Voting with a Health Condition: What to Know
Voting is a fundamental American right, but it has special meaning for people with disabilities or health conditions. Until federal laws like the Americans with Disabilities Act (ADA) were enacted, Americans who had physical limitations often did not vote at all. It took years of hard work and advocacy for these rights to be granted – and voting for candidates whose records on healthcare and disability rights match your values helps to keep these rights safe.1
Voting is a fundamental right
This year, the coronavirus pandemic has many of us talking about the safest ways to vote. In this article, we take you through the steps of registering to vote, planning which voting method is best for you, and finally casting your vote – all with important tips and advice for people with disabilities or certain health conditions. If you are not sure which voting method will work best for you, talk to your doctor.
If you need additional help registering to vote, 2 federal laws are on your side: The National Voter Registration Act of 1993 (NVRA) and the ADA require that your state make voter registration accessible to all eligible voters. According to the NRVA, any office in your area that provides public assistance to people with disabilities must help you fill out your voter registration forms and then deliver those forms to election officials. If this office provides services at home, then voter registration help must be performed at home, too.1
Next, find your state’s voting options
Each state will provide specific information on how people with disabilities can vote. You can look up your state’s voting accessibility guide here. Once you know your options, you can decide which one best fits your needs, concerns, and abilities.
Finally, choose a way to vote
Most of us will have 2 basic options: Voting by mail, or voting in person. We explain each option below, with a special focus on what people with disabilities or health conditions should look out for.
How to vote by mail if you are disabled
Voting by mail, also known as using an absentee ballot, may be the safest way to vote this year if you are at high risk for COVID-19. With large turnouts expected, voting by mail can also help you avoid waiting in line for long periods of time, which can be uncomfortable for people with physical disabilities or other conditions such as incontinence or fatigue.
Every state gives people the option to vote by mail, but you will need to learn your state’s exact rules in order to participate. Visit your state’s local election office website to learn your state’s vote by mail rules.2
Here are a few things to consider when voting by mail:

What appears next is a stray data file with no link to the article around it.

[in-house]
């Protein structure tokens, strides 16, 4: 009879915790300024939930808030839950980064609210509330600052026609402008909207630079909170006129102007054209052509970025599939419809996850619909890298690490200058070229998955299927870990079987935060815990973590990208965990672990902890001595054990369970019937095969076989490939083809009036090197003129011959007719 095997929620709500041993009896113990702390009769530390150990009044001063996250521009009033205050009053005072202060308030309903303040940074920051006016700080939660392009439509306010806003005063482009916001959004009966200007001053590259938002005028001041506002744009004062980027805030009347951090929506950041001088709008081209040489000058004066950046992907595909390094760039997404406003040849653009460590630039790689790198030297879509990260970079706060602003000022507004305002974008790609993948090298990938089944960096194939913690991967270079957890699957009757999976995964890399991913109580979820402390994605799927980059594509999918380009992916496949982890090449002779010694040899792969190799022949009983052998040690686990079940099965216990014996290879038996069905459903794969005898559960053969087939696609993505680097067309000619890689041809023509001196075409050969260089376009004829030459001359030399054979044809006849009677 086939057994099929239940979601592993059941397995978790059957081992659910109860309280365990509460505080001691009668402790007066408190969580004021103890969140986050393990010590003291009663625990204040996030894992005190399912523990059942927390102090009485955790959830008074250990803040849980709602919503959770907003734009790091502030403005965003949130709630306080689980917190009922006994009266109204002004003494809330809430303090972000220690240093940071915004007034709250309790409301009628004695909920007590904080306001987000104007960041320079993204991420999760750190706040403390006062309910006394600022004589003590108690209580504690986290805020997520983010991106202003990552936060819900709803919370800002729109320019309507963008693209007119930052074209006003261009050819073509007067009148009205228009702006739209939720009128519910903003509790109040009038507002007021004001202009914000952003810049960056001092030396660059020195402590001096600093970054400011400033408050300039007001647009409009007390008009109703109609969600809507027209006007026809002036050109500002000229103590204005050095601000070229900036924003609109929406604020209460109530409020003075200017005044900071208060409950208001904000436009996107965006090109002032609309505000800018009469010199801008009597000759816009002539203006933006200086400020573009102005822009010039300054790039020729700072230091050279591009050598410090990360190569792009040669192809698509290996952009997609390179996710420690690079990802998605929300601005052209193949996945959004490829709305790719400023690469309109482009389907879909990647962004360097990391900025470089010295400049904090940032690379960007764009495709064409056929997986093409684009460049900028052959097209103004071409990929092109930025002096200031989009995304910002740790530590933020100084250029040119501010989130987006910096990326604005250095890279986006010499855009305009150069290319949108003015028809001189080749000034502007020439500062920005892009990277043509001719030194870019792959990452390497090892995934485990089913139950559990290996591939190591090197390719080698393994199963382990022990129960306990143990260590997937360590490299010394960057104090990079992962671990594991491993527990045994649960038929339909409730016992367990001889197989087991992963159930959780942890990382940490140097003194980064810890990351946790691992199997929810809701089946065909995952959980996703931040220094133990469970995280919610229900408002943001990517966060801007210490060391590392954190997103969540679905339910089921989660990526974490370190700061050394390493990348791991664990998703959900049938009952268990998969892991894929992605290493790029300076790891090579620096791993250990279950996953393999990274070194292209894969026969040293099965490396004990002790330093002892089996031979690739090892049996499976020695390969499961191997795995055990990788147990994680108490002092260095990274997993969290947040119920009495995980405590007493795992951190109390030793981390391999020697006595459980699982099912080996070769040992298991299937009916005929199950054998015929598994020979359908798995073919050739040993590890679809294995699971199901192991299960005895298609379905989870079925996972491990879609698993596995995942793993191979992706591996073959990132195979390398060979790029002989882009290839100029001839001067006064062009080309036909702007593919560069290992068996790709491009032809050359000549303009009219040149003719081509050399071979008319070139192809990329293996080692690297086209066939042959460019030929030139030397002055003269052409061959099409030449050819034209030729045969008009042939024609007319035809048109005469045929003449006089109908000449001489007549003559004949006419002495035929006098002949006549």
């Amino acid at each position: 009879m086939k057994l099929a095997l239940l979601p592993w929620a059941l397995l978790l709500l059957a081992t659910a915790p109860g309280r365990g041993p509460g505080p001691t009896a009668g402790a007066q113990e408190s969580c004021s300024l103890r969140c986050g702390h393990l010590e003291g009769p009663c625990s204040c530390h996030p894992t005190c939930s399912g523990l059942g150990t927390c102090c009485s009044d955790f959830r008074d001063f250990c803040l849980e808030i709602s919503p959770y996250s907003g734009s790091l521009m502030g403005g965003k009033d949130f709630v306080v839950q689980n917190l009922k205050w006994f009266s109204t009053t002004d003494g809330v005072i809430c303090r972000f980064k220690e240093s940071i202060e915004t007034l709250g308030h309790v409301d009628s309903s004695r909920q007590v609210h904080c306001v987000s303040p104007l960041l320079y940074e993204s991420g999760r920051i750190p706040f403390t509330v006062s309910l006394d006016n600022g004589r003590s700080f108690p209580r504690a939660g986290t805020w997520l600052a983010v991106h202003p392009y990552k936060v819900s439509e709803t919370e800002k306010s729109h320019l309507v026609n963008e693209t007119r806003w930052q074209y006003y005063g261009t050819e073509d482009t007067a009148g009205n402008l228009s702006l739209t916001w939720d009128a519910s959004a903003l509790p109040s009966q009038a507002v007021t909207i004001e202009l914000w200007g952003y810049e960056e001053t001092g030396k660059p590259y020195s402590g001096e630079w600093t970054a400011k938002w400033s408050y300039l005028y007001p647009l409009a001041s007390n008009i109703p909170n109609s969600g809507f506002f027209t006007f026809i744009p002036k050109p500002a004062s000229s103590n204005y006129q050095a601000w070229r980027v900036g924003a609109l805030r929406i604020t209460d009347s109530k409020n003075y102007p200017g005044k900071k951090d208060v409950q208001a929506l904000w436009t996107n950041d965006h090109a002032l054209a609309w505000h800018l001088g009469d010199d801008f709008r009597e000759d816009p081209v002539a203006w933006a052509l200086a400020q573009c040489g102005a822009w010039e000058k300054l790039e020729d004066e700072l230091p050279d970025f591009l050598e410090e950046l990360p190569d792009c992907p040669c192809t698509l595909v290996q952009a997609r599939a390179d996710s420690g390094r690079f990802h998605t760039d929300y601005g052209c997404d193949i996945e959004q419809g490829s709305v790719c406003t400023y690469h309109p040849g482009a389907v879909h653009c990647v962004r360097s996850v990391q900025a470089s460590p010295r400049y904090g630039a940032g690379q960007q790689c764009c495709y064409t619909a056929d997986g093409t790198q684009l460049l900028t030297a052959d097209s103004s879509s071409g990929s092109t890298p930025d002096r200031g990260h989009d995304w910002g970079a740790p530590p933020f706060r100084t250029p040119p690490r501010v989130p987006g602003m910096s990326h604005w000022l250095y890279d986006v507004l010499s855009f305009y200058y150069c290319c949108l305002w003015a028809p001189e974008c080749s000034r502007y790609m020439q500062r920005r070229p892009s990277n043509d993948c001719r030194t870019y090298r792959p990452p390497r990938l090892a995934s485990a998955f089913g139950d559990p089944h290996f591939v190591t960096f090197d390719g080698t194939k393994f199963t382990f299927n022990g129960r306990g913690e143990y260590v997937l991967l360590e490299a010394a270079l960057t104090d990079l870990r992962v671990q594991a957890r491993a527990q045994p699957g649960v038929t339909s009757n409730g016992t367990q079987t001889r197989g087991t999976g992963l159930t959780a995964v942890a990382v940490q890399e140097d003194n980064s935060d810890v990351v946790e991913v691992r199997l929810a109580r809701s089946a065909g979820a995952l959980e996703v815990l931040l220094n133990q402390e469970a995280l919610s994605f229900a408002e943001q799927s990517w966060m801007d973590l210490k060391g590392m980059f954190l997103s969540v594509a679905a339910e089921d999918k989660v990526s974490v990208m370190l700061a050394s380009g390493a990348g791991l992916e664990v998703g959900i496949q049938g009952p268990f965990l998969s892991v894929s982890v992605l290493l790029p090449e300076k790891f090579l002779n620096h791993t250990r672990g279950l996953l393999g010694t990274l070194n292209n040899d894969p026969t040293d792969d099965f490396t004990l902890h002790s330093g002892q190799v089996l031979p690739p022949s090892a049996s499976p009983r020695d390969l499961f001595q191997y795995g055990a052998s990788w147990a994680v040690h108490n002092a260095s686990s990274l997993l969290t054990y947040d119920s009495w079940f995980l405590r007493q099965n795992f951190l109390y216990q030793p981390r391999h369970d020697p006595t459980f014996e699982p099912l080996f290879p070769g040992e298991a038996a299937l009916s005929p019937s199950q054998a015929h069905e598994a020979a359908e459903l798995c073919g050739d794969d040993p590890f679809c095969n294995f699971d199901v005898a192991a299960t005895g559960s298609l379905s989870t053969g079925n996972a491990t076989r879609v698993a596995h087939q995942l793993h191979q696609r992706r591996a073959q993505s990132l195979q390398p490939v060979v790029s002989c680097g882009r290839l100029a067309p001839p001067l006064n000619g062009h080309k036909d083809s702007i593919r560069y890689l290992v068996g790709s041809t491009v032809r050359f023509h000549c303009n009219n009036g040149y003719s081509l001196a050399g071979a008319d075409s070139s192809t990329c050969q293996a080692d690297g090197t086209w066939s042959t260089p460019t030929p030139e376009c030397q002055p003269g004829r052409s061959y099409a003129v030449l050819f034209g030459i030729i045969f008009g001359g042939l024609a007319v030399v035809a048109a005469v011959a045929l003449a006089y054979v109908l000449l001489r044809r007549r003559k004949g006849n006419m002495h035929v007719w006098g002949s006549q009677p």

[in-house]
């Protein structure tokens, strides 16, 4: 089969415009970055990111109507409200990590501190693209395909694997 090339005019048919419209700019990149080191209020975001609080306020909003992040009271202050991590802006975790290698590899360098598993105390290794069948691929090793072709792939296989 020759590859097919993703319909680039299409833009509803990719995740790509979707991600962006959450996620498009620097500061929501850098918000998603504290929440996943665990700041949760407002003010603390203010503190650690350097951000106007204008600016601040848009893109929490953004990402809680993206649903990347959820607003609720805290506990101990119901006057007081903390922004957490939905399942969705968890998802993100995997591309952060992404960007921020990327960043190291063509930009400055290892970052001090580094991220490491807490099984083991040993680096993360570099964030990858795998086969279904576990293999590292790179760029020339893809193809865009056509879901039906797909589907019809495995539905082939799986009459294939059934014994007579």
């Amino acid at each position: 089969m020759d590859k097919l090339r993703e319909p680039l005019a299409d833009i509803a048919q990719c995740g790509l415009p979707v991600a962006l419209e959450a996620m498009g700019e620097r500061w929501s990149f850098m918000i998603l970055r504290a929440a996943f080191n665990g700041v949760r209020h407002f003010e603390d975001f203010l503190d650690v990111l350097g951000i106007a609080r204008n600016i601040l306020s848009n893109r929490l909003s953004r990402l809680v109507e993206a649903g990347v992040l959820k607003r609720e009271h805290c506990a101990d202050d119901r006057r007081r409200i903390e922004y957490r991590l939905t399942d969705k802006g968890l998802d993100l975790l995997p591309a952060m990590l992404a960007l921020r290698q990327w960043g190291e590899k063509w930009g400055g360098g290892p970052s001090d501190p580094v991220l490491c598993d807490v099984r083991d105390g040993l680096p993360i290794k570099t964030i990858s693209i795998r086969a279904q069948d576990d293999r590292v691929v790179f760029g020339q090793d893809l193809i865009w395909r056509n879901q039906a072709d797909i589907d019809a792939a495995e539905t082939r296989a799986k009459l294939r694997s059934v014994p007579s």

Request and mail in your ballot as soon as possible to avoid mail delays.
Read all directions carefully. It is important to read all of the directions included with your ballot, from how to fill it out to how to send back your completed ballot. Not doing this properly could mean that your ballot will not be counted.
Sign your ballot. People with Parkinson’s Disease, tremor, or difficulty writing should consider their state’s requirements for signatures that do not match. It is unfortunate, but a difference in signatures can invalidate your ballot.
Get help filling out your ballot, if you need it. This can be a challenge to people with visual impairment or difficulty writing. Visually impaired people may have their ballots marked by a sighted assistant. If this makes you uncomfortable, consider voting in person.3
Track your ballot. Some states offer online tracking to see if your ballot has been received and counted.
How to vote in person if you are disabled
Voting in person can be challenging in itself to people with disabilities, but the coronavirus pandemic has added a new layer of things to consider.
First of all, general pandemic rules apply: Mask up and maintain 6 feet of distance between yourself and other people, both when you are waiting on line inside and outside. Also, carry your own pen or a bottle of hand sanitizer, in case you are asked to sign anything or touch anything that is given to you, such as paperwork.
Here are a few other things to consider when voting in person:
An accessible polling place is your right. No matter which state you vote in, accessible voting is the law. The ADA requires that your polling place be accessible to people with disabilities. If the building cannot be made accessible, curbside voting must be offered.1
You also have the right to an accessible voting machine. The Help America Vote Act of 2002 (HAVA) requires your polling place to have at least 1 accessible voting system. Not only should this system be accessible, it should let you vote privately and independently.1,4
See if you can vote early. Your state may offer early in-person voting. This option may help you avoid crowds.
Prepare for a wait. Do not be caught unprepared if your polling place has a long line. Wear comfortable clothes and shoes, pack food and water, and bring any medications that you may need to take while you wait.
Reporting a voting rights problem
If you have a problem at any step of the way, from registering to vote to independently casting your ballot, the National Disability Rights Network can connect you with advocacy services in your state.
Voting is a process, but it is well worth it. Plus, it is your right as an American. Thank you for using your power and making your voice heard.
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